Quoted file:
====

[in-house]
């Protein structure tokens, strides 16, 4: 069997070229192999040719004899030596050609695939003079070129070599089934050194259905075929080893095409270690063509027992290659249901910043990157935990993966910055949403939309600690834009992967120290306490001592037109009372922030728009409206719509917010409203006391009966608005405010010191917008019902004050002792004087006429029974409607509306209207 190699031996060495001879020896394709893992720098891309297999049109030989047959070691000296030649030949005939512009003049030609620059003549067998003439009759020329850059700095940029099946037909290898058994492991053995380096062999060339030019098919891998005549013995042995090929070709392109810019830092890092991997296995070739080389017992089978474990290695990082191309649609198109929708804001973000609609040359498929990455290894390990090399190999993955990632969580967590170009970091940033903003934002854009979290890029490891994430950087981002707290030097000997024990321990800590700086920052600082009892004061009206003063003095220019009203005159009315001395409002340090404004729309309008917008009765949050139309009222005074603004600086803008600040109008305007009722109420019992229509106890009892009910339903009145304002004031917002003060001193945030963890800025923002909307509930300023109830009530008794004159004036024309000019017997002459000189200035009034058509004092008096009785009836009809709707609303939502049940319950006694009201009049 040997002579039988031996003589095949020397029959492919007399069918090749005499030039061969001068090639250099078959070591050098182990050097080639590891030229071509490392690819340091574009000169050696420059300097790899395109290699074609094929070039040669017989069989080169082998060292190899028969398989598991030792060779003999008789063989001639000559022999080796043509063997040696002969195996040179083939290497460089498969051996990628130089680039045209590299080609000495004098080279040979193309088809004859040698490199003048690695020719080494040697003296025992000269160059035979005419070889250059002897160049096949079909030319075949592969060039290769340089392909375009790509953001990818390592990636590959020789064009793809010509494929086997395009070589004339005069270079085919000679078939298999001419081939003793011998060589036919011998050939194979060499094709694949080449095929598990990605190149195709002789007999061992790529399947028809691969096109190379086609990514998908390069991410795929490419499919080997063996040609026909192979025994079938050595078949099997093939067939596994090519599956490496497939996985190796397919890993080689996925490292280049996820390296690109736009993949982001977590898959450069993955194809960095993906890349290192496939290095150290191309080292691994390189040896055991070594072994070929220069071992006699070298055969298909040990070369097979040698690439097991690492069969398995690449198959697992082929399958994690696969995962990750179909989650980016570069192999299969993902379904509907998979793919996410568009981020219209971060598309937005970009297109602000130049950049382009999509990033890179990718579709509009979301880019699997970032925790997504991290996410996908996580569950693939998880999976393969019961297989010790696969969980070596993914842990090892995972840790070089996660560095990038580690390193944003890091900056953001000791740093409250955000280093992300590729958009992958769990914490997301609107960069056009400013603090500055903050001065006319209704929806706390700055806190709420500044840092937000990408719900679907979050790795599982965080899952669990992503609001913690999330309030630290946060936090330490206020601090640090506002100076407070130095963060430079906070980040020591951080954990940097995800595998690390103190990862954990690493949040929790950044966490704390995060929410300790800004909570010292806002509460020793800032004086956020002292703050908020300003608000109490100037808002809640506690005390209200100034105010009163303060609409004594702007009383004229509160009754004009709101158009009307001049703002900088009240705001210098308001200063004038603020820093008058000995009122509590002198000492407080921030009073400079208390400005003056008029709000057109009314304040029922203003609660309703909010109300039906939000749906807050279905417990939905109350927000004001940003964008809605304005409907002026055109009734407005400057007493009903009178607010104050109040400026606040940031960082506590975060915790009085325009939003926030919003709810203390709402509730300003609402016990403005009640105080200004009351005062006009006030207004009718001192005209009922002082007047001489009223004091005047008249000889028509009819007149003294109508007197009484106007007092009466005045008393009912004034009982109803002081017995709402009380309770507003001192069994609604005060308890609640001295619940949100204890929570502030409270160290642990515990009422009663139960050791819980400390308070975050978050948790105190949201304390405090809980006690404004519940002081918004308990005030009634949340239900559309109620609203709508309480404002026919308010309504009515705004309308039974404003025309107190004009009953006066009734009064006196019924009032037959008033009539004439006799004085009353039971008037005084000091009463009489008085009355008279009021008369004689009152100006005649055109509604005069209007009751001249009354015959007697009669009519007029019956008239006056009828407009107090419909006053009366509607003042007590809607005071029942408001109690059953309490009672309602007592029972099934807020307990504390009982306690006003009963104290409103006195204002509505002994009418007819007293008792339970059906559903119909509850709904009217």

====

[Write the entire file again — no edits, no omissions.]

[in-house]
């Protein structure tokens, strides 16, 4: 069997070229192999040719004899030596050609695939003079070129070599089934050194259905075929080893095409270690063509027992290659249901910043990157935990993966910055949403939309600690834009992967120290306490001592037109009372922030728009409206719509917010409203006391009966608005405010010191917008019902004050002792004087006429029974409607509306209207 190699031996060495001879020896394709893992720098891309297999049109030989047959070691000296030649030949005939512009003049030609620059003549067998003439009759020329850059700095940029099946037909290898058994492991053995380096062999060339030019098919891998005549013995042995090929070709392109810019830092890092991997296995070739080389017992089978474990290695990082191309649609198109929708804001973000609609040359498929990455290894390990090399190999993955990632969580967590170009970091940033903003934002854009979290890029490891994430950087981002707290030097000997024990321990800590700086920052600082009892004061009206003063003095220019009203005159009315001395409002340090404004729309309008917008009765949050139309009222005074603004600086803008600040109008305007009722109420019992229509106890009892009910339903009145304002004031917002003060001193945030963890800025923002909307509930300023109830009530008794004159004036024309000019017997002459000189200035009034058509004092008096009785009836009809709707609303939502049940319950006694009201009049 040997002579039988031996003589095949020397029959492919007399069918090749005499030039061969001068090639250099078959070591050098182990050097080639590891030229071509490392690819340091574009000169050696420059300097790899395109290699074609094929070039040669017989069989080169082998060292190899028969398989598991030792060779003999008789063989001639000559022999080796043509063997040696002969195996040179083939290497460089498969051996990628130089680039045209590299080609000495004098080279040979193309088809004859040698490199003048690695020719080494040697003296025992000269160059035979005419070889250059002897160049096949079909030319075949592969060039290769340089392909375009790509953001990818390592990636590959020789064009793809010509494929086997395009070589004339005069270079085919000679078939298999001419081939003793011998060589036919011998050939194979060499094709694949080449095929598990990605190149195709002789007999061992790529399947028809691969096109190379086609990514998908390069991410795929490419499919080997063996040609026909192979025994079938050595078949099997093939067939596994090519599956490496497939996985190796397919890993080689996925490292280049996820390296690109736009993949982001977590898959450069993955194809960095993906890349290192496939290095150290191309080292691994390189040896055991070594072994070929220069071992006699070298055969298909040990070369097979040698690439097991690492069969398995690449198959697992082929399958994690696969995962990750179909989650980016570069192999299969993902379904509907998979793919996410568009981020219209971060598309937005970009297109602000130049950049382009999509990033890179990718579709509009979301880019699997970032925790997504991290996410996908996580569950693939998880999976393969019961297989010790696969969980070596993914842990090892995972840790070089996660560095990038580690390193944003890091900056953001000791740093409250955000280093992300590729958009992958769990914490997301609107960069056009400013603090500055903050001065006319209704929806706390700055806190709420500044840092937000990408719900679907979050790795599982965080899952669990992503609001913690999330309030630290946060936090330490206020601090640090506002100076407070130095963060430079906070980040020591951080954990940097995800595998690390103190990862954990690493949040929790950044966490704390995060929410300790800004909570010292806002509460020793800032004086956020002292703050908020300003608000109490100037808002809640506690005390209200100034105010009163303060609409004594702007009383004229509160009754004009709101158009009307001049703002900088009240705001210098308001200063004038603020820093008058000995009122509590002198000492407080921030009073400079208390400005003056008029709000057109009314304040029922203003609660309703909010109300039906939000749906807050279905417990939905109350927000004001940003964008809605304005409907002026055109009734407005400057007493009903009178607010104050109040400026606040940031960082506590975060915790009085325009939003926030919003709810203390709402509730300003609402016990403005009640105080200004009351005062006009006030207004009718001192005209009922002082007047001489009223004091005047008249000889028509009819007149003294109508007197009484106007007092009466005045008393009912004034009982109803002081017995709402009380309770507003001192069994609604005060308890609640001295619940949100204890929570502030409270160290642990515990009422009663139960050791819980400390308070975050978050948790105190949201304390405090809980006690404004519940002081918004308990005030009634949340239900559309109620609203709508309480404002026919308010309504009515705004309308039974404003025309107190004009009953006066009734009064006196019924009032037959008033009539004439006799004085009353039971008037005084000091009463009489008085009355008279009021008369004689009152100006005649055109509604005069209007009751001249009354015959007697009669009519007029019956008239006056009828407009107090419909006053009366509607003042007590809607005071029942408001109690059953309490009672309602007592029972099934807020307990504390009982306690006003009963104290409103006195204002509505002994009418007819007293008792339970059906559903119909509850709904009217």